As recorded in the gospel according to John, Jesus pointed out need to accept him as the one who was willing to sacrifice his life to make it possible to reconnect with God.  He was the good shepherd who laid down his life for his sheep. 


And secondly, Jesus said that God is our shepherd, when our priorities start to reflect God’s own priorities, our actions and attitudes begin to reflect God’s will, his hopes for his creation.


Does that mean that our worry will simply disappear?  Not necessarily, especially if we suffer from chronic anxiety and worries.


But we have to realize that worry and anxiety are really a distorted way of looking at life.  It is the belief that the world is more dangerous than it really is.  It overestimates the probability that things will turn out badly.  It immediately jumps to worst-case-scenarios.  It treats every negative or scary thought as if it were fact.  It will underestimate our own ability to handle life’s problems and bring about positive outcomes, leading to inertia.  And this happens so automatically, that we aren’t even aware of it.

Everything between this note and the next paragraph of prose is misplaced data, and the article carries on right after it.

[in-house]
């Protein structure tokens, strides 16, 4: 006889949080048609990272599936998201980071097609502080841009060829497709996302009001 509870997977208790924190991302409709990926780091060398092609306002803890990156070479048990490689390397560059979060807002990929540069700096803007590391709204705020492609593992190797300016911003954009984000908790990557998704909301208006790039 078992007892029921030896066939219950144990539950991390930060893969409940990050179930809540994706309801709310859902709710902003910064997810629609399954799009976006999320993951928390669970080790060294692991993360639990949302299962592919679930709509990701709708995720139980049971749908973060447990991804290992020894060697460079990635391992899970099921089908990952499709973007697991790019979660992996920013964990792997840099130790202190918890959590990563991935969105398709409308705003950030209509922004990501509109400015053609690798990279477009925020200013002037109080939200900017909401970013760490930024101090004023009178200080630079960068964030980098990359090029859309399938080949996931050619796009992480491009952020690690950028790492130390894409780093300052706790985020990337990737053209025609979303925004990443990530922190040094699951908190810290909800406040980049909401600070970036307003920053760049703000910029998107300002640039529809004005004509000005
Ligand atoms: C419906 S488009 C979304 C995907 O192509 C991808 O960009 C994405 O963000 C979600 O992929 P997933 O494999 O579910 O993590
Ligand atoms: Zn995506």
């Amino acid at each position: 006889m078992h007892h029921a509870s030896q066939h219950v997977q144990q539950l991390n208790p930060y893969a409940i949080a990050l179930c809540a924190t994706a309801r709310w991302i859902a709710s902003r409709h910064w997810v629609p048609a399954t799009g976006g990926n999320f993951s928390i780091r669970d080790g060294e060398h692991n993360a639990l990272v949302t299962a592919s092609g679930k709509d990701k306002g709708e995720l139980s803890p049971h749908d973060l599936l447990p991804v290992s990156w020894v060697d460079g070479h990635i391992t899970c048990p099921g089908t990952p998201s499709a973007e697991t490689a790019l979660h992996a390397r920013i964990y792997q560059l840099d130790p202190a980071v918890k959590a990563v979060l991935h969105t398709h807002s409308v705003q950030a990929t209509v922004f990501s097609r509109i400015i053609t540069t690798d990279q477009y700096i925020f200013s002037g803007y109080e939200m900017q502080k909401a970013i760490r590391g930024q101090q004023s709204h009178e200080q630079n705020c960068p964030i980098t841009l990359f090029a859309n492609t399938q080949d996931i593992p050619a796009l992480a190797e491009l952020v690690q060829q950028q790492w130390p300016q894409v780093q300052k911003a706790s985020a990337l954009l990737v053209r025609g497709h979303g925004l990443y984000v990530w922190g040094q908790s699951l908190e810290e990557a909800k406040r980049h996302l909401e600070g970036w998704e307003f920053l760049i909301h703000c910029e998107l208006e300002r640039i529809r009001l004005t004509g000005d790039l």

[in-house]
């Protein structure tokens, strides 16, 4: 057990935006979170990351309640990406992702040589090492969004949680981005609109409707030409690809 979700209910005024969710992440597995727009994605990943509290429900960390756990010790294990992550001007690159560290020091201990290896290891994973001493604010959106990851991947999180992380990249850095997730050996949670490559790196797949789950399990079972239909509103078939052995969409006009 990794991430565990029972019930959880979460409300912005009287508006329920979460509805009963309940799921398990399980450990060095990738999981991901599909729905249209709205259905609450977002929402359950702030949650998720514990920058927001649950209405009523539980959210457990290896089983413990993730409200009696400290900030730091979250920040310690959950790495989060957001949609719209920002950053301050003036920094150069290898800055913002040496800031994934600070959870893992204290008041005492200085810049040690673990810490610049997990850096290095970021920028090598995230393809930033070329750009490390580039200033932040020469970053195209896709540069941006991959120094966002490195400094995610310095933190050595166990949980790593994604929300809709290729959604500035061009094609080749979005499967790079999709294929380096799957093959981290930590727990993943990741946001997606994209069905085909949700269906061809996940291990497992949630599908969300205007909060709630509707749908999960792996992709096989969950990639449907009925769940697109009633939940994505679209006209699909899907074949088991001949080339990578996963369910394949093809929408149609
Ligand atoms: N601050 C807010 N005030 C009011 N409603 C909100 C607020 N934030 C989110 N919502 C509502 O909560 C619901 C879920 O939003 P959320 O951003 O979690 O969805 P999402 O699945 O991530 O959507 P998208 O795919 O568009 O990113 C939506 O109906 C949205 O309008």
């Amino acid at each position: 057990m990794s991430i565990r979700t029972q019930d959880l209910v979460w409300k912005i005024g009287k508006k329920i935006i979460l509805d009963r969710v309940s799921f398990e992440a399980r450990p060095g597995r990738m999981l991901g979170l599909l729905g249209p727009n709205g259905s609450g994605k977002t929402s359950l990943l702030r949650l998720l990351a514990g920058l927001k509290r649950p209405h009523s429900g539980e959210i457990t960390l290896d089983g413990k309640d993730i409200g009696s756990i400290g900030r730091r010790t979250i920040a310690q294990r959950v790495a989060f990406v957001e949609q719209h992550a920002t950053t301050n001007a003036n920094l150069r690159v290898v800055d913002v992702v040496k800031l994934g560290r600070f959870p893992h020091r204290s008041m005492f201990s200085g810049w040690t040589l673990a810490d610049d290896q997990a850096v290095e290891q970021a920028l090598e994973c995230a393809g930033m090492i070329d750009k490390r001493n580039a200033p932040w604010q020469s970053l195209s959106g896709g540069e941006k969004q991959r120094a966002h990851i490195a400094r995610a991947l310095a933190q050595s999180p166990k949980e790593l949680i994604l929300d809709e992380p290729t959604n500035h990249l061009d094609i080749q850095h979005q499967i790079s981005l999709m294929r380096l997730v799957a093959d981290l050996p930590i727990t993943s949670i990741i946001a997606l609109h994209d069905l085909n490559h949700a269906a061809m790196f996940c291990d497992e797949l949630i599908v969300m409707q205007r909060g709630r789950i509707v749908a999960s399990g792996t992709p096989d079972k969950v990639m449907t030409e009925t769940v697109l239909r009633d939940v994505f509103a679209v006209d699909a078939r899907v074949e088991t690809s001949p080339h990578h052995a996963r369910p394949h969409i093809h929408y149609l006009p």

What is needed is for us to retrain our brains into thinking differently, and one huge step in that direction is when God becomes our hope, our light, our salvation.


That in itself, is the first step to developing a new and more balanced perspective:  Be transformed by the renewing of your mind (Rom 12:2).


Maybe we will start of by connecting to God on a more intimate and personal level, learning to trust him in small bites while we live in the presence and in His presence. 












[1] Song by Bobby McFerrin, released in 1988. 

[2] Note:  Jesus is not just talking about the coming day, but “tomorrow” is really meaning any given day in the future. 

[3] John 10:11, 14.  The good shepherd is “good” because he is willing to die protecting his sheep.

[4] Dogs are mentioned as early as Ex 11:7 in the Bible.  However, there is no reference to dogs herding or guarding livestock.  By and large, they are depicted as carrion eaters and scavengers (cf. 1 Kings 14:11), something of little worth (cf. 2 Kings 8:13) or even something that is morally evil (Phil 3:2; Rev 22:15).

[5] However, even when limited to the necessities of life, that does not mean that Christians cannot be executed by ISIS or starve during a drought.  Nor does it mean that Christians won’t have miscarriages, or that their children cannot die young.  Nor does it mean that Christians cannot get terminally ill at a relatively young age.  Jesus’ teaching reflects a “general” promise that does NOT hold true at all times (even for devout Christians) and therefore needs to be understood as such, in complete contradiction to the health and wealth teaching that is becoming increasingly popular.  This can be compared then to the promises found in Proverbs … that are generally but not universally true.